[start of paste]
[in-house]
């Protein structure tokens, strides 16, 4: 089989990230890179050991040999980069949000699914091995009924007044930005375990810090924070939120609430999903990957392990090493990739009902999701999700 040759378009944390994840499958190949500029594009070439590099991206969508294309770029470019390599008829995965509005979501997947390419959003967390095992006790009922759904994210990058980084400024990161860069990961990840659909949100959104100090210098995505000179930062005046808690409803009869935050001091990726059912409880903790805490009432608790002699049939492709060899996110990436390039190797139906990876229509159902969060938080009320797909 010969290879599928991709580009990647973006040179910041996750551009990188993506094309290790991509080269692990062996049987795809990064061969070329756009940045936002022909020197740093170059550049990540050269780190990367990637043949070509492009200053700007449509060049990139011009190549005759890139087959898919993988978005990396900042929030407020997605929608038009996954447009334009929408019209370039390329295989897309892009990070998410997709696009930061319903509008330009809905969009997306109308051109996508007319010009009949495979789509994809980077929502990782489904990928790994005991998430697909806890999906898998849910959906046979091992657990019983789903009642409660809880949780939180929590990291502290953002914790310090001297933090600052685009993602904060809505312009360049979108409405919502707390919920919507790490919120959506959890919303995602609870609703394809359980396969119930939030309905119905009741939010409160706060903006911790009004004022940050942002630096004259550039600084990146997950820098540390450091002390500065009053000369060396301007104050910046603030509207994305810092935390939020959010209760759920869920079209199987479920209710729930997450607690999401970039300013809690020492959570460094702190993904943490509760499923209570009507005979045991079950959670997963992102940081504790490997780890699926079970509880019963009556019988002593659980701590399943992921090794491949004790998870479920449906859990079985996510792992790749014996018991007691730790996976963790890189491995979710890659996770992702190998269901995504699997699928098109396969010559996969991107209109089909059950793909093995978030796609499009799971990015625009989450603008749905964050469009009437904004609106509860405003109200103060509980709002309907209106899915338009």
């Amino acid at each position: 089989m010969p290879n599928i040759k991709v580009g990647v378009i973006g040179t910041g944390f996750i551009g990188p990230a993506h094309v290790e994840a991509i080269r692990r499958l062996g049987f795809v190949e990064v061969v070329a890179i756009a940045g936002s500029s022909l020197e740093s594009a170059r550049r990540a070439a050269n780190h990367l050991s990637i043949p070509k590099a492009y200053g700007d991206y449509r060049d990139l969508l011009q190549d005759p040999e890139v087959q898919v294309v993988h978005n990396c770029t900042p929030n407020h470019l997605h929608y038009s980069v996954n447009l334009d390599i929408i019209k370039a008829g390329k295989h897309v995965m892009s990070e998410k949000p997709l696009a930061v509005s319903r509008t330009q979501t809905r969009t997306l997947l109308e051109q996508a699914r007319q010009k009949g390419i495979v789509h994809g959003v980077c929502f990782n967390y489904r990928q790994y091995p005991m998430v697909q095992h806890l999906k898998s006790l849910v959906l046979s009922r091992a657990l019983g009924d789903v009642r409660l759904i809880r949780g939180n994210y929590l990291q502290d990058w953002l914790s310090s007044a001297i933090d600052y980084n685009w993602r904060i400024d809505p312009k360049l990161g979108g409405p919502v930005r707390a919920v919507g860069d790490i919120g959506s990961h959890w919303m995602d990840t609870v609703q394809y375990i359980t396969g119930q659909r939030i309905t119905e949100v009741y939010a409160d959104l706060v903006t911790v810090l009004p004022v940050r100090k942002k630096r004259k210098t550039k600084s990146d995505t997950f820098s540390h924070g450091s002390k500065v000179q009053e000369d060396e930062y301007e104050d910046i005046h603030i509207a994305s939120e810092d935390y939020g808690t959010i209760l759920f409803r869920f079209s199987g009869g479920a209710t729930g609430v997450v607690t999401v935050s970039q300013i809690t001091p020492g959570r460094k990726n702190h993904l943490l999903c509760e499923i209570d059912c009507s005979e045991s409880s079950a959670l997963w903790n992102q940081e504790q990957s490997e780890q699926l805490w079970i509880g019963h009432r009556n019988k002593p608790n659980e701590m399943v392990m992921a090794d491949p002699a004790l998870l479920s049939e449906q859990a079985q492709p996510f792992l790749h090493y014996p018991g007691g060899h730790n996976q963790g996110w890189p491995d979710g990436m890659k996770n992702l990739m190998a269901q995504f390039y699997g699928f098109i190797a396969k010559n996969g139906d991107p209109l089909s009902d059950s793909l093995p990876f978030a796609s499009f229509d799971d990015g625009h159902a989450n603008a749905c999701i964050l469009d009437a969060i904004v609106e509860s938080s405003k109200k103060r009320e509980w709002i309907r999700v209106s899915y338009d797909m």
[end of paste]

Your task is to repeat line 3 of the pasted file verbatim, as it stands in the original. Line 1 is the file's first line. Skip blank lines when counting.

């Amino acid at each position: 089989m010969p290879n599928i040759k991709v580009g990647v378009i973006g040179t910041g944390f996750i551009g990188p990230a993506h094309v290790e994840a991509i080269r692990r499958l062996g049987f795809v190949e990064v061969v070329a890179i756009a940045g936002s500029s022909l020197e740093s594009a170059r550049r990540a070439a050269n780190h990367l050991s990637i043949p070509k590099a492009y200053g700007d991206y449509r060049d990139l969508l011009q190549d005759p040999e890139v087959q898919v294309v993988h978005n990396c770029t900042p929030n407020h470019l997605h929608y038009s980069v996954n447009l334009d390599i929408i019209k370039a008829g390329k295989h897309v995965m892009s990070e998410k949000p997709l696009a930061v509005s319903r509008t330009q979501t809905r969009t997306l997947l109308e051109q996508a699914r007319q010009k009949g390419i495979v789509h994809g959003v980077c929502f990782n967390y489904r990928q790994y091995p005991m998430v697909q095992h806890l999906k898998s006790l849910v959906l046979s009922r091992a657990l019983g009924d789903v009642r409660l759904i809880r949780g939180n994210y929590l990291q502290d990058w953002l914790s310090s007044a001297i933090d600052y980084n685009w993602r904060i400024d809505p312009k360049l990161g979108g409405p919502v930005r707390a919920v919507g860069d790490i919120g959506s990961h959890w919303m995602d990840t609870v609703q394809y375990i359980t396969g119930q659909r939030i309905t119905e949100v009741y939010a409160d959104l706060v903006t911790v810090l009004p004022v940050r100090k942002k630096r004259k210098t550039k600084s990146d995505t997950f820098s540390h924070g450091s002390k500065v000179q009053e000369d060396e930062y301007e104050d910046i005046h603030i509207a994305s939120e810092d935390y939020g808690t959010i209760l759920f409803r869920f079209s199987g009869g479920a209710t729930g609430v997450v607690t999401v935050s970039q300013i809690t001091p020492g959570r460094k990726n702190h993904l943490l999903c509760e499923i209570d059912c009507s005979e045991s409880s079950a959670l997963w903790n992102q940081e504790q990957s490997e780890q699926l805490w079970i509880g019963h009432r009556n019988k002593p608790n659980e701590m399943v392990m992921a090794d491949p002699a004790l998870l479920s049939e449906q859990a079985q492709p996510f792992l790749h090493y014996p018991g007691g060899h730790n996976q963790g996110w890189p491995d979710g990436m890659k996770n992702l990739m190998a269901q995504f390039y699997g699928f098109i190797a396969k010559n996969g139906d991107p209109l089909s009902d059950s793909l093995p990876f978030a796609s499009f229509d799971d990015g625009h159902a989450n603008a749905c999701i964050l469009d009437a969060i904004v609106e509860s938080s405003k109200k103060r009320e509980w709002i309907r999700v209106s899915y338009d797909m």